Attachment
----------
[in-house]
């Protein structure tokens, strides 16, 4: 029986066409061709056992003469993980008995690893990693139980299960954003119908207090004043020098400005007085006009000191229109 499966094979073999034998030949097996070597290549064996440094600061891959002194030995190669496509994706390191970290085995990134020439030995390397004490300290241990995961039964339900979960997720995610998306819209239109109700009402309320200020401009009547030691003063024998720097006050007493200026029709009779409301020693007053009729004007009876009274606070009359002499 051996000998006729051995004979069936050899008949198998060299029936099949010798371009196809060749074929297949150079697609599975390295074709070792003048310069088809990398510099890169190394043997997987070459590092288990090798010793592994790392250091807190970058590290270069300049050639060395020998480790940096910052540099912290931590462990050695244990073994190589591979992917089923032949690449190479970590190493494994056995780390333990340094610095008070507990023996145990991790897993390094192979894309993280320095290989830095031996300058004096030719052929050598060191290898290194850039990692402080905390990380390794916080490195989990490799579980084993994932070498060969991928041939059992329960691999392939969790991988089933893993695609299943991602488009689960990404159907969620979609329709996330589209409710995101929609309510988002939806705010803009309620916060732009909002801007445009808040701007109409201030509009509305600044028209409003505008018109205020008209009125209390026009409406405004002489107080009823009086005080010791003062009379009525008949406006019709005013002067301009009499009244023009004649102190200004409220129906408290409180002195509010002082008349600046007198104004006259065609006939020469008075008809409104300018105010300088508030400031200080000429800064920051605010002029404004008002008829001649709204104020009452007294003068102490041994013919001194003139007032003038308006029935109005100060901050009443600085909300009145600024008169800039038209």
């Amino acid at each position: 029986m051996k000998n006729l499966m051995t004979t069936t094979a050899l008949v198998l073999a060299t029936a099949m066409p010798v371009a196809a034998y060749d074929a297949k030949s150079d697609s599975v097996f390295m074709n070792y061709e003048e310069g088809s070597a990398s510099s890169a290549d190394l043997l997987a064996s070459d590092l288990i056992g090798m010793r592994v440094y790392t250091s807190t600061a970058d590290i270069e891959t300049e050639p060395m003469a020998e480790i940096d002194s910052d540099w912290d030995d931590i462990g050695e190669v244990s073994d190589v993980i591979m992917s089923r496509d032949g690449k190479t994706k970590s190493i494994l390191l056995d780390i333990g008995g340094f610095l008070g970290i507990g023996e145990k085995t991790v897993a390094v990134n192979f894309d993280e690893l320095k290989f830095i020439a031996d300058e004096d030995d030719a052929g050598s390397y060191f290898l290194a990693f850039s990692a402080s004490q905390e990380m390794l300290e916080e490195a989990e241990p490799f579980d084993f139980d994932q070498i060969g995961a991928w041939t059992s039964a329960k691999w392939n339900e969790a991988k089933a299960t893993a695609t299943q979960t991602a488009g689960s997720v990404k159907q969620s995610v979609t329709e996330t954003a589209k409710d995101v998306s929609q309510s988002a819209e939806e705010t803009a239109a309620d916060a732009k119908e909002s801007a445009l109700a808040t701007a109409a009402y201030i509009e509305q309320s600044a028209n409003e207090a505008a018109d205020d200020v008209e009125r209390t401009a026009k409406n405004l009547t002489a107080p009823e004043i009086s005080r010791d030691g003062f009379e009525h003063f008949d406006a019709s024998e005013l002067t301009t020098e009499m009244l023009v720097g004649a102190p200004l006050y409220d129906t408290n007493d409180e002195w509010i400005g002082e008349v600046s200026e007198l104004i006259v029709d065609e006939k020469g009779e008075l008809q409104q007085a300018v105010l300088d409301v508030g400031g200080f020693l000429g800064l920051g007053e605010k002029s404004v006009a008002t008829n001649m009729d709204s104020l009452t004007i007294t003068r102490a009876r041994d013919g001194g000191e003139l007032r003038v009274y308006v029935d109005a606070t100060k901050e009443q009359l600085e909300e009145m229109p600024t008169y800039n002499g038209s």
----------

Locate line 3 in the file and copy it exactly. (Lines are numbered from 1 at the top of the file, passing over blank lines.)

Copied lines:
């Amino acid at each position: 029986m051996k000998n006729l499966m051995t004979t069936t094979a050899l008949v198998l073999a060299t029936a099949m066409p010798v371009a196809a034998y060749d074929a297949k030949s150079d697609s599975v097996f390295m074709n070792y061709e003048e310069g088809s070597a990398s510099s890169a290549d190394l043997l997987a064996s070459d590092l288990i056992g090798m010793r592994v440094y790392t250091s807190t600061a970058d590290i270069e891959t300049e050639p060395m003469a020998e480790i940096d002194s910052d540099w912290d030995d931590i462990g050695e190669v244990s073994d190589v993980i591979m992917s089923r496509d032949g690449k190479t994706k970590s190493i494994l390191l056995d780390i333990g008995g340094f610095l008070g970290i507990g023996e145990k085995t991790v897993a390094v990134n192979f894309d993280e690893l320095k290989f830095i020439a031996d300058e004096d030995d030719a052929g050598s390397y060191f290898l290194a990693f850039s990692a402080s004490q905390e990380m390794l300290e916080e490195a989990e241990p490799f579980d084993f139980d994932q070498i060969g995961a991928w041939t059992s039964a329960k691999w392939n339900e969790a991988k089933a299960t893993a695609t299943q979960t991602a488009g689960s997720v990404k159907q969620s995610v979609t329709e996330t954003a589209k409710d995101v998306s929609q309510s988002a819209e939806e705010t803009a239109a309620d916060a732009k119908e909002s801007a445009l109700a808040t701007a109409a009402y201030i509009e509305q309320s600044a028209n409003e207090a505008a018109d205020d200020v008209e009125r209390t401009a026009k409406n405004l009547t002489a107080p009823e004043i009086s005080r010791d030691g003062f009379e009525h003063f008949d406006a019709s024998e005013l002067t301009t020098e009499m009244l023009v720097g004649a102190p200004l006050y409220d129906t408290n007493d409180e002195w509010i400005g002082e008349v600046s200026e007198l104004i006259v029709d065609e006939k020469g009779e008075l008809q409104q007085a300018v105010l300088d409301v508030g400031g200080f020693l000429g800064l920051g007053e605010k002029s404004v006009a008002t008829n001649m009729d709204s104020l009452t004007i007294t003068r102490a009876r041994d013919g001194g000191e003139l007032r003038v009274y308006v029935d109005a606070t100060k901050e009443q009359l600085e909300e009145m229109p600024t008169y800039n002499g038209s």